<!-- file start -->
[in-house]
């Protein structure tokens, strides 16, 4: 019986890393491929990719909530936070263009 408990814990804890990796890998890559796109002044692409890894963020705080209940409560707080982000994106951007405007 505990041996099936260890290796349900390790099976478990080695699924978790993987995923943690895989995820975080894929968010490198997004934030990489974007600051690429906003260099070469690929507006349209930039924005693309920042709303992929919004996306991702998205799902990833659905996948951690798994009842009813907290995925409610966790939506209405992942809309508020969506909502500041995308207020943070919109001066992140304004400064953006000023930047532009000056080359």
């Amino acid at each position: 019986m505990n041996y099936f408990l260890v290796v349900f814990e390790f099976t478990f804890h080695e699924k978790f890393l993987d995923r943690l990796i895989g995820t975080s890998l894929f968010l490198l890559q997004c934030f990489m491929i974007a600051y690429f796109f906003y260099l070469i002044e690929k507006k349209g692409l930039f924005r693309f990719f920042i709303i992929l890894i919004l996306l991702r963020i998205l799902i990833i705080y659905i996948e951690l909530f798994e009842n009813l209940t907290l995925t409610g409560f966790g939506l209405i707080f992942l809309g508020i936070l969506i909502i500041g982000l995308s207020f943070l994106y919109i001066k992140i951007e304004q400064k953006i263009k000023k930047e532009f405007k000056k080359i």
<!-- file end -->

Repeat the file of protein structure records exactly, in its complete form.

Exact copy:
[in-house]
């Protein structure tokens, strides 16, 4: 019986890393491929990719909530936070263009 408990814990804890990796890998890559796109002044692409890894963020705080209940409560707080982000994106951007405007 505990041996099936260890290796349900390790099976478990080695699924978790993987995923943690895989995820975080894929968010490198997004934030990489974007600051690429906003260099070469690929507006349209930039924005693309920042709303992929919004996306991702998205799902990833659905996948951690798994009842009813907290995925409610966790939506209405992942809309508020969506909502500041995308207020943070919109001066992140304004400064953006000023930047532009000056080359």
């Amino acid at each position: 019986m505990n041996y099936f408990l260890v290796v349900f814990e390790f099976t478990f804890h080695e699924k978790f890393l993987d995923r943690l990796i895989g995820t975080s890998l894929f968010l490198l890559q997004c934030f990489m491929i974007a600051y690429f796109f906003y260099l070469i002044e690929k507006k349209g692409l930039f924005r693309f990719f920042i709303i992929l890894i919004l996306l991702r963020i998205l799902i990833i705080y659905i996948e951690l909530f798994e009842n009813l209940t907290l995925t409610g409560f966790g939506l209405i707080f992942l809309g508020i936070l969506i909502i500041g982000l995308s207020f943070l994106y919109i001066k992140i951007e304004q400064k953006i263009k000023k930047e532009f405007k000056k080359i």